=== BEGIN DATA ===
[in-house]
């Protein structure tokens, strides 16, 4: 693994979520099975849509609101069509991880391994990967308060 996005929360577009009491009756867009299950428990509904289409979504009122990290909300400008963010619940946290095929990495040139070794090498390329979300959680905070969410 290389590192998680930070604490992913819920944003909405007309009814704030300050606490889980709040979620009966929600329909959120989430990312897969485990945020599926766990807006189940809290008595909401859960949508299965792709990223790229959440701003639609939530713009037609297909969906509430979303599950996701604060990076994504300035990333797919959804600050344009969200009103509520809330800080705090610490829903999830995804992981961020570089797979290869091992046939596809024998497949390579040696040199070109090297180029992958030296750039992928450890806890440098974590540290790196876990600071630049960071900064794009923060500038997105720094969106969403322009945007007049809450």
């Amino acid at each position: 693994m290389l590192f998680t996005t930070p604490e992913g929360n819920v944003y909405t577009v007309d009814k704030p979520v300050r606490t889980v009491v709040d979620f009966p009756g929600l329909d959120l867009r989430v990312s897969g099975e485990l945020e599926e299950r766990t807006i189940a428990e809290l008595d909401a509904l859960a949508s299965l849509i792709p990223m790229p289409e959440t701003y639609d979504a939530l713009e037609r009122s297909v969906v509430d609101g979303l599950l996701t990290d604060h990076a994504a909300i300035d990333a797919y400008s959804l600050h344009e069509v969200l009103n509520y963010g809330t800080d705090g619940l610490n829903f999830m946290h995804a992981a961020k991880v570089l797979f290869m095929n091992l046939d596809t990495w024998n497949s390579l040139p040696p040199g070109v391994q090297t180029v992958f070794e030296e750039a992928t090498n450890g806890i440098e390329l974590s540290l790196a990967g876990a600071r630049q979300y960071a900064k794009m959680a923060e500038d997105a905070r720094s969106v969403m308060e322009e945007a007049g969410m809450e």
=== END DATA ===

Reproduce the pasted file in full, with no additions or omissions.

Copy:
[in-house]
């Protein structure tokens, strides 16, 4: 693994979520099975849509609101069509991880391994990967308060 996005929360577009009491009756867009299950428990509904289409979504009122990290909300400008963010619940946290095929990495040139070794090498390329979300959680905070969410 290389590192998680930070604490992913819920944003909405007309009814704030300050606490889980709040979620009966929600329909959120989430990312897969485990945020599926766990807006189940809290008595909401859960949508299965792709990223790229959440701003639609939530713009037609297909969906509430979303599950996701604060990076994504300035990333797919959804600050344009969200009103509520809330800080705090610490829903999830995804992981961020570089797979290869091992046939596809024998497949390579040696040199070109090297180029992958030296750039992928450890806890440098974590540290790196876990600071630049960071900064794009923060500038997105720094969106969403322009945007007049809450």
């Amino acid at each position: 693994m290389l590192f998680t996005t930070p604490e992913g929360n819920v944003y909405t577009v007309d009814k704030p979520v300050r606490t889980v009491v709040d979620f009966p009756g929600l329909d959120l867009r989430v990312s897969g099975e485990l945020e599926e299950r766990t807006i189940a428990e809290l008595d909401a509904l859960a949508s299965l849509i792709p990223m790229p289409e959440t701003y639609d979504a939530l713009e037609r009122s297909v969906v509430d609101g979303l599950l996701t990290d604060h990076a994504a909300i300035d990333a797919y400008s959804l600050h344009e069509v969200l009103n509520y963010g809330t800080d705090g619940l610490n829903f999830m946290h995804a992981a961020k991880v570089l797979f290869m095929n091992l046939d596809t990495w024998n497949s390579l040139p040696p040199g070109v391994q090297t180029v992958f070794e030296e750039a992928t090498n450890g806890i440098e390329l974590s540290l790196a990967g876990a600071r630049q979300y960071a900064k794009m959680a923060e500038d997105a905070r720094s969106v969403m308060e322009e945007a007049g969410m809450e």